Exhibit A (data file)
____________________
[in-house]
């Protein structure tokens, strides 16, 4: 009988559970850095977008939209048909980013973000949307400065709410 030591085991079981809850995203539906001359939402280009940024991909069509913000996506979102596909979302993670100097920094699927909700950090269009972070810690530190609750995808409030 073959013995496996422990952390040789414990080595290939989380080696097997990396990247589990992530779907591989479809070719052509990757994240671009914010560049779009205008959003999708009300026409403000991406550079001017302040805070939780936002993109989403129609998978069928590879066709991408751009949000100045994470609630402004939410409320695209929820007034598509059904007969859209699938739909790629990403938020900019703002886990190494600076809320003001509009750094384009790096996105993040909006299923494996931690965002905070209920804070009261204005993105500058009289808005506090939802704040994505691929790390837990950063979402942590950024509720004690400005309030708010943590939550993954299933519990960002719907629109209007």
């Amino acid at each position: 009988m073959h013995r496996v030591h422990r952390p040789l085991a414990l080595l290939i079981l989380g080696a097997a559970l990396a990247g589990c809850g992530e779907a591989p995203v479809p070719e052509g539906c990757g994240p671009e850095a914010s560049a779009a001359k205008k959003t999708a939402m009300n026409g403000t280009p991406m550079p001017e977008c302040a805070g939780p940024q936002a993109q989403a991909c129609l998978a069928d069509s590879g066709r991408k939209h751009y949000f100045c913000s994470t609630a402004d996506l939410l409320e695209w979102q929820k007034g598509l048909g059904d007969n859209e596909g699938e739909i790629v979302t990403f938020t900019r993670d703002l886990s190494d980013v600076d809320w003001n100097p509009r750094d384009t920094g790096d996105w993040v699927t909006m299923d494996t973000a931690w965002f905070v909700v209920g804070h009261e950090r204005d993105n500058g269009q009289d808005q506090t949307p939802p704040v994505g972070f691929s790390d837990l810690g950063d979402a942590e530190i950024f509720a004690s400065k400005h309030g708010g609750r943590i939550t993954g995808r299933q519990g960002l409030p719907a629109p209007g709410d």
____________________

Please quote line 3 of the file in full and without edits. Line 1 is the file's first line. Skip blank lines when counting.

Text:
């Amino acid at each position: 009988m073959h013995r496996v030591h422990r952390p040789l085991a414990l080595l290939i079981l989380g080696a097997a559970l990396a990247g589990c809850g992530e779907a591989p995203v479809p070719e052509g539906c990757g994240p671009e850095a914010s560049a779009a001359k205008k959003t999708a939402m009300n026409g403000t280009p991406m550079p001017e977008c302040a805070g939780p940024q936002a993109q989403a991909c129609l998978a069928d069509s590879g066709r991408k939209h751009y949000f100045c913000s994470t609630a402004d996506l939410l409320e695209w979102q929820k007034g598509l048909g059904d007969n859209e596909g699938e739909i790629v979302t990403f938020t900019r993670d703002l886990s190494d980013v600076d809320w003001n100097p509009r750094d384009t920094g790096d996105w993040v699927t909006m299923d494996t973000a931690w965002f905070v909700v209920g804070h009261e950090r204005d993105n500058g269009q009289d808005q506090t949307p939802p704040v994505g972070f691929s790390d837990l810690g950063d979402a942590e530190i950024f509720a004690s400065k400005h309030g708010g609750r943590i939550t993954g995808r299933q519990g960002l409030p719907a629109p209007g709410d």